Project management is a tool used to address a variety of operational issues that arise in business settings. The establishment of healthy group dynamics and roles ensures a project gets off to a great start and ultimately completes project requirements on time and on budget.
Project Management 101
The Guide to Project Management Body of Knowledge (PMBOK), defines project management as "The application of knowledge, skills, and techniques to project activities in order to meet stakeholder needs and expectations from a project." Project management processes allow management to control project schedules, costs, and risks in order to accomplish deliverables within an established timeframe. Business professionals rely on project management theory to address a variety issues that impact productivity and efficiency. However, a project’s success hinges on cohesive group dynamics and roles that are clearly defined. In this article, we will discuss group dynamics and these defined roles and explain how they are crucial to team development and execution.
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What Is a Group?
Kurt Lewin defined the term field theory, later known as group dynamics, as “How various forces in the psychological environment interact and combine to yield a final course of action." (To read more about Kurt Lewin or the evolution of the study of group dynamics, please visit the University of Michigan's Research Center for Group Dynamics).
To qualify, a group must meet the following criteria:
- Be comprised of two or more individuals
- Individuals share common goal(s)
- Members identify themselves as a group
- Members are identified by others as a group
Roles Essential to the Project Management Lifecycle
To successfully complete a project on time and on budget, the project manager must establish and cultivate group dynamics and roles that encourage effective communication and mutual respect. As in traditional business and non-business settings, group dynamics refer to how a team communicates or reacts to one another within a team environment. Essentially, these behaviors can positively or negatively influence the team’s ability to accomplish performance objectives. To successfully navigate a project management lifecycle, the following roles must be staffed and fully defined:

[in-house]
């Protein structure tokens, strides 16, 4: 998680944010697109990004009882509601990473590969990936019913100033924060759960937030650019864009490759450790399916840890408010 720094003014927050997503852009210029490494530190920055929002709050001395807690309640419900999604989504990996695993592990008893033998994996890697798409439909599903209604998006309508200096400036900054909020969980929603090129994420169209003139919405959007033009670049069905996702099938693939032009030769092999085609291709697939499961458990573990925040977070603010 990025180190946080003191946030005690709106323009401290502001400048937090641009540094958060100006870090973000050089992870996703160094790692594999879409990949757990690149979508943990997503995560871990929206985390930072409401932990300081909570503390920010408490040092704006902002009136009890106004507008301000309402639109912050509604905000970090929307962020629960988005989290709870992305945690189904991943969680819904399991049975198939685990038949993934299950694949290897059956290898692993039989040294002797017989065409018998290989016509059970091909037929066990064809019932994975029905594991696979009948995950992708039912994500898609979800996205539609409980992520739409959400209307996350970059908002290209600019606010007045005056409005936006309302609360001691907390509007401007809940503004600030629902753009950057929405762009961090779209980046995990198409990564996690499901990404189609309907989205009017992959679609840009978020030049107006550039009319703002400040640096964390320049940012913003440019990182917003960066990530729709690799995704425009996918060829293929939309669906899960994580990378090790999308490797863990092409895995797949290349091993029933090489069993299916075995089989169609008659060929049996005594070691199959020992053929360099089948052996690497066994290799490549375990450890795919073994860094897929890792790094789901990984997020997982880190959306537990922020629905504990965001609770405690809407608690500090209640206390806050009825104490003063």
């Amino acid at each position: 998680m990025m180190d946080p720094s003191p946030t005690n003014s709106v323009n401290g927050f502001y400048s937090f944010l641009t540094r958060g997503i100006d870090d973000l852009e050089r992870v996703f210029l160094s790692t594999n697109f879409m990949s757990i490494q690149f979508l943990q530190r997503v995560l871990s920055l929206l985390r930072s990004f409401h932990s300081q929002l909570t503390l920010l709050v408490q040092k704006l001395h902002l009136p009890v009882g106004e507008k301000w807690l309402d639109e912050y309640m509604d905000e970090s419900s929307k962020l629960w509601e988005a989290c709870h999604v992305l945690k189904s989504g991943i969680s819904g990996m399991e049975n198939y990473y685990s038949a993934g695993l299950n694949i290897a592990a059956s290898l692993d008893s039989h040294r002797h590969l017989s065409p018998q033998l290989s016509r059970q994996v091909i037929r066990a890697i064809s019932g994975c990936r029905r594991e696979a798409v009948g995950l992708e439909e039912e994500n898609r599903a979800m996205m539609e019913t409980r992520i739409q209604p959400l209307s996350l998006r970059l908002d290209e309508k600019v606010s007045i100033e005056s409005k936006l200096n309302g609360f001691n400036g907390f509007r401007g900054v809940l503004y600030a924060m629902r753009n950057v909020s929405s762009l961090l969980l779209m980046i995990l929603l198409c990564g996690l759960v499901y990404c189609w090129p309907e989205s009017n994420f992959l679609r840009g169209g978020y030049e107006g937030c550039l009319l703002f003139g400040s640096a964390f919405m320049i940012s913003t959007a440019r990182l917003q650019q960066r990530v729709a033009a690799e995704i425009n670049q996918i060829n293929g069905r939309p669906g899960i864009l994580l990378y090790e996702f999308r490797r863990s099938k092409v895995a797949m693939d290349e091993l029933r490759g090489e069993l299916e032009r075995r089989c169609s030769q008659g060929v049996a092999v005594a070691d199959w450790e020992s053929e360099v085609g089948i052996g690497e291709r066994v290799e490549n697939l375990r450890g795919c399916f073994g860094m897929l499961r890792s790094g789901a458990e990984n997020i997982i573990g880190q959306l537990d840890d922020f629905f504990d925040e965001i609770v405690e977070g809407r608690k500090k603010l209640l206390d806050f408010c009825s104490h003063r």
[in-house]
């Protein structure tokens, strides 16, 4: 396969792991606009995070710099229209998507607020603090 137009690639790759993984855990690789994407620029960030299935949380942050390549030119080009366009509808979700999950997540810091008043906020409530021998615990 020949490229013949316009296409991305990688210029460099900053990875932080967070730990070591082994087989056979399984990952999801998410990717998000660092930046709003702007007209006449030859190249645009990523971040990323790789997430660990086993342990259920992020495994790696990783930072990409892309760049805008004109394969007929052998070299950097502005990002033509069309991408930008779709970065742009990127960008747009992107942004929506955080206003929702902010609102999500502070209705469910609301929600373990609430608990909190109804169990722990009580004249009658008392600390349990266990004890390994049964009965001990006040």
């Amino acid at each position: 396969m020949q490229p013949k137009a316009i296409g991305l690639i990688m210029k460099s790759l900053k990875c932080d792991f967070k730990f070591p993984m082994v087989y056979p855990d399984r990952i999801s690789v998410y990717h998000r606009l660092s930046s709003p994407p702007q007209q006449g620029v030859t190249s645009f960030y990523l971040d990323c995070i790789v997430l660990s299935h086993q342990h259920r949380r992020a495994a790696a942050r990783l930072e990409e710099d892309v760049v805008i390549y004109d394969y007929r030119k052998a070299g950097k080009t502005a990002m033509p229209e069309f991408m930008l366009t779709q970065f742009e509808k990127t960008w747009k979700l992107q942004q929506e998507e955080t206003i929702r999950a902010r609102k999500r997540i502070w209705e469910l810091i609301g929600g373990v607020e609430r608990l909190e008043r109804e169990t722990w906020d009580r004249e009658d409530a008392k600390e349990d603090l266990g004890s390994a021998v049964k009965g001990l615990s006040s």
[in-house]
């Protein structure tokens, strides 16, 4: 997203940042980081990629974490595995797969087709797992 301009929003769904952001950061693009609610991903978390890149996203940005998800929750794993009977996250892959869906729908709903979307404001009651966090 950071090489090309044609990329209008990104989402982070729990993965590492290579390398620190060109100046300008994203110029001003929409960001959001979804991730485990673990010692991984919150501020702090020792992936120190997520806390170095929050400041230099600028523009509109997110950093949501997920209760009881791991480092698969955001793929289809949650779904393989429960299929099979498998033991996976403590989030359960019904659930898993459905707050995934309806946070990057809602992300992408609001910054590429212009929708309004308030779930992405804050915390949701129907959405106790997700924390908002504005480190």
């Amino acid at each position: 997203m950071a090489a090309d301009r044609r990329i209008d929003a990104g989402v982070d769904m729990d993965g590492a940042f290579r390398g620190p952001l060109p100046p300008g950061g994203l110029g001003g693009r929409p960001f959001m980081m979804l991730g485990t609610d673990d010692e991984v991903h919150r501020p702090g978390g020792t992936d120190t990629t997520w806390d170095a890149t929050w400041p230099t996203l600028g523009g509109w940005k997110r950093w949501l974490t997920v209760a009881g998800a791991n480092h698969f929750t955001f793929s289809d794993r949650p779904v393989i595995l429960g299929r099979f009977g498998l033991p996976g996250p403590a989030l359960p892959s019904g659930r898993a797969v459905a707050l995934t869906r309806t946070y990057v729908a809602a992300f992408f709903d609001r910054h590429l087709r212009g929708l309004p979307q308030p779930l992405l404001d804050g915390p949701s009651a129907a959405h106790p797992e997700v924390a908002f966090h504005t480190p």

The Project Manager is responsible for the completion of project deliverables within the allotted time frame. The project manager develops, implements, and oversees the project charter in conjunction with the team and manages the team’s performance of project tasks. It is also the responsibility of the project manager to secure acceptance and approval of deliverables from the project sponsor and stakeholders. Project leaders are also responsible for managing risk, escalating operations unresolved by the team, and making sure the project is completed within budget, on schedule, and within scope.
The Project Team Members are responsible for executing various tasks and accomplishing project deliverables as identified in the project charter and under the direction of the project manager.
On larger projects, a few project team members may be identified as Team Leads, to provide task oversights per the requirements of the project charter under the direction of the project manager.
The Sponsor is a manager, director, or executive with a stake in the project's success. They generally have final authority over project finances and other resources necessary for project completion. The executive sponsor is appointed based on project scope and size as this position will act as the project's champion and communicate the project's status to the appropriate leadership team. This position will be responsible for approving the project's scope and any additional scope changes communicated by the project manager. Depending on the project's size and scope, the sponsor may delegate some or all of their oversight responsibilities to other key leaders within their business unit. In cases where the project's success directly impacts several departments, a Steering Committee is established to include representatives from key organizations that will be involved in the project's oversight and control. In these circumstances, the steering committee will serve as the project sponsor.
Stakeholders are all those internal or external individuals, teams, or organizations that may be directly or indirectly impacted by the results of the project. Stakeholders include the project manager, project team, sponsors, board members, management, employees, customers, and vendors.
Key Stakeholders are those individuals who must be directly and consistently involved during the project management lifecycle or the project will fail.
Vendors are paid to provide additional products or services necessary for the project's completion and are traditionally included as additional member(s) of the project team.
In project management, group dynamics and roles contribute directly to the success or failure of the team’s ability to meet customer expectations. To learn more about project management planning, please read Bright Hub’s Phases of Project Management – Planning.
Image Credit: (Freedigitalphotos)